WOW, or Why I Stopped Blogging for Ten Days.

Blogging has suffered as of late because I’ve been very taken up with something else that is fairly time-intensive. A friend of mine gave me a ten day trial of World of Warcraft, that MMORPG (Massively Multiplayer Online Roleplaying Game) that all the cool kids are playing. I’ve gotten to know all kinds of leet-speak, excuse me, I know what it means to “pwn” or why I don’t want to be a “n00b”. Yes, you should now “ph34r” my “m4d sk1llz”.

On a more serious note, WOW is the first MMORPG (they really need a more wieldy acronym) I’ve played, and maybe they’re all this cool, I don’t know. But this is, without a doubt, the most enjoyable game I’ve ever played. I’m not sure what all the reasons for this are. I’ll speculate a bit, and maybe I’ll figure it out a bit better by writing this down. First of all, the game is both simple and complex. The movement is the classic WASD with which any PC gamer (as opposed to console gamers; not trying to slight you Steve!) is familiar. (For those not in the know, W moves forward, S backward and A and D left and right.) Interacting with the world is done in large part with simple left and right clicking on the mouse, and with a minimum of reading in the manual, one can sort out how to do various other moderately more complex tasks. Complexity enters in when one considers the vast number of things that one can do. Indeed, there are many more things than any one character can do. Not only can you fight and kill monsters, but you can prepare and consume some of the animals you can hunt. You can skin them and use the leather to make objects. You can create various magical items using arcane combinations of items. You can find plants with which to make healing potions or deadly poisons. You can mine metals and minerals and fashion tools and weapons. But you cannot do them all with a single character. So now you have to trade, barter, sell and buy with other players. You can also buy things from computer operated vendors (NPCs, Non-Player Characters), but to get the good stuff, you need to deal with other players.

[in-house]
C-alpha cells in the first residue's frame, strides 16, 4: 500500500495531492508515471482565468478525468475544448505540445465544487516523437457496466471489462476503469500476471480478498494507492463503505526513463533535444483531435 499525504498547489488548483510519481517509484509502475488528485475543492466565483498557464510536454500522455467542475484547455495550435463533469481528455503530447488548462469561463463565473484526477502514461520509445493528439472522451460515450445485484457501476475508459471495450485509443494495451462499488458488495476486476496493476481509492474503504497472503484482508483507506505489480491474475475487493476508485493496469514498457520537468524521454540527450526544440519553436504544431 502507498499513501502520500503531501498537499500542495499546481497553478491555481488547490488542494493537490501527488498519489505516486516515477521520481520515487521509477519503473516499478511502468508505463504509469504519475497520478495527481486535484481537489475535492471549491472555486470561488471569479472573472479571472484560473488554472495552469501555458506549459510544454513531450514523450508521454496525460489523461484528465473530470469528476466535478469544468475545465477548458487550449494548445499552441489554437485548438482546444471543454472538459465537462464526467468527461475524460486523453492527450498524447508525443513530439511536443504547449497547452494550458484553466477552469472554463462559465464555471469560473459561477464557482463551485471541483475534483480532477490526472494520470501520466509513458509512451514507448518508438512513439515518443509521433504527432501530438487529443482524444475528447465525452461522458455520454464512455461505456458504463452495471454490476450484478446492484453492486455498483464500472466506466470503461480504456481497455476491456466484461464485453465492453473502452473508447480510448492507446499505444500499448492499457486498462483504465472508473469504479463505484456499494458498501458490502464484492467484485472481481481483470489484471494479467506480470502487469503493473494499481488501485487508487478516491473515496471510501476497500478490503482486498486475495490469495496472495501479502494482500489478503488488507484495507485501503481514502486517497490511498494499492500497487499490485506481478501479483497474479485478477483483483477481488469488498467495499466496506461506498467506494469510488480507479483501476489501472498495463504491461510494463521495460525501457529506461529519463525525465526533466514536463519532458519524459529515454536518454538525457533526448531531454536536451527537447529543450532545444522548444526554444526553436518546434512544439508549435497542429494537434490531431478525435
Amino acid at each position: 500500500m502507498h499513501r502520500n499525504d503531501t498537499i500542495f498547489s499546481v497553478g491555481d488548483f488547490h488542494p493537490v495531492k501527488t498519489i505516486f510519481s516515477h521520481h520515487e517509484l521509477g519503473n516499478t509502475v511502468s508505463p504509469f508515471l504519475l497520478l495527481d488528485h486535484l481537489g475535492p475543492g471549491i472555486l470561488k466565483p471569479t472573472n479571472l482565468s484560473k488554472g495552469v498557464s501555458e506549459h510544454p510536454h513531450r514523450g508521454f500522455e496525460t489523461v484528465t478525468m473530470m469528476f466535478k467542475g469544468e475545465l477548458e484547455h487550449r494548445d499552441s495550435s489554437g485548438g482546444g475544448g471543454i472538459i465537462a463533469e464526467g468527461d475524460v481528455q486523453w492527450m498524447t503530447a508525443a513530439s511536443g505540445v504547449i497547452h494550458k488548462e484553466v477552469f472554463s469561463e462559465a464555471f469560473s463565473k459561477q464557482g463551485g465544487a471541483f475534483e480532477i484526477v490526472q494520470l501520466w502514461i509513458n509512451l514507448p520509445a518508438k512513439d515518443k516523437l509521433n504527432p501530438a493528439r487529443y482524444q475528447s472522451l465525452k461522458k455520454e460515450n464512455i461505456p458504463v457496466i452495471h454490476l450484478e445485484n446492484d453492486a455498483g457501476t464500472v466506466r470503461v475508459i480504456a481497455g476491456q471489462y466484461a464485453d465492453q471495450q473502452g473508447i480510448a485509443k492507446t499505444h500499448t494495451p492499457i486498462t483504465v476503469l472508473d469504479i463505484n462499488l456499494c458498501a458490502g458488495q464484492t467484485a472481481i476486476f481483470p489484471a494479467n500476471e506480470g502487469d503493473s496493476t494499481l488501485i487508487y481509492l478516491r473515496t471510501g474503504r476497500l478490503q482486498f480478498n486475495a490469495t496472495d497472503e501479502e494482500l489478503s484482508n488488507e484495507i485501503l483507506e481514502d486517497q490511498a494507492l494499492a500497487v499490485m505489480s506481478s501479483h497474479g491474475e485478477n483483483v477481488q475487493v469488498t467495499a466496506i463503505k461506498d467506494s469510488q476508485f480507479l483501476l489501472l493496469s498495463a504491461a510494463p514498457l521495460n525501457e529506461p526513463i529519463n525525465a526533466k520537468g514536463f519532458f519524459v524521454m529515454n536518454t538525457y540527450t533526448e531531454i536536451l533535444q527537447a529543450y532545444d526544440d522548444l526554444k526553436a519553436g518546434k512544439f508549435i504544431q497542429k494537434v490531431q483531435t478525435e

The characters themselves are amazing too. There are 8 playable “races”, with the standard Humans, Dwarves, Elves and Orcs, but also with the Undead, Gnomes and Trolls and the unique Tauren (large, anthropomorphic bovines and yes, it is cooler than that sounds). Within these, one can choose from a number of “classes” Warrior, Shaman, Warlock, Druid, Mage, Priest, Paladin, Rogue and Hunter. Not every race can be every class. Taurens, for example, can only be Druids, Hunters, Shamans, and Warriors. There are 9 Primary Professions, of which each character can learn only 2. These are things like Herbalism, Alchemy, Leatherworking, Mining and Engineering. It is suggested that one choose two complementary professions, Mining and Blacksmithing perhaps, that allow one to both gather raw materials and then use them to manufacture items.

Right. So there’s a bunch to do. How easy is it to do it all? Not very. I’ve been playing like a madman trying to get as much done as I can in the limited time that I have, and I’ve gotten one character about 18 levels of experience out of a maximum of 60 in a matter of about 6 days. And each level takes longer than the one before. The first 10 levels only took about two days. The next 8 took about 4 days. And the world itself is big. I mean, big. Really, really big. There are two continents with roughly 20 “provinces” on each. And it’s taken me days to partially explore two. The variety of monsters is astounding. I’m sure that most places differ in a similar way, and there are probably hundreds of different kinds of monsters to find.

The only bad news is that I don’t really have the $15 a month the game costs in my current budget. So, I’ve only got about 4 more days of playing left. But really, this is the greatest computer game I’ve ever played.

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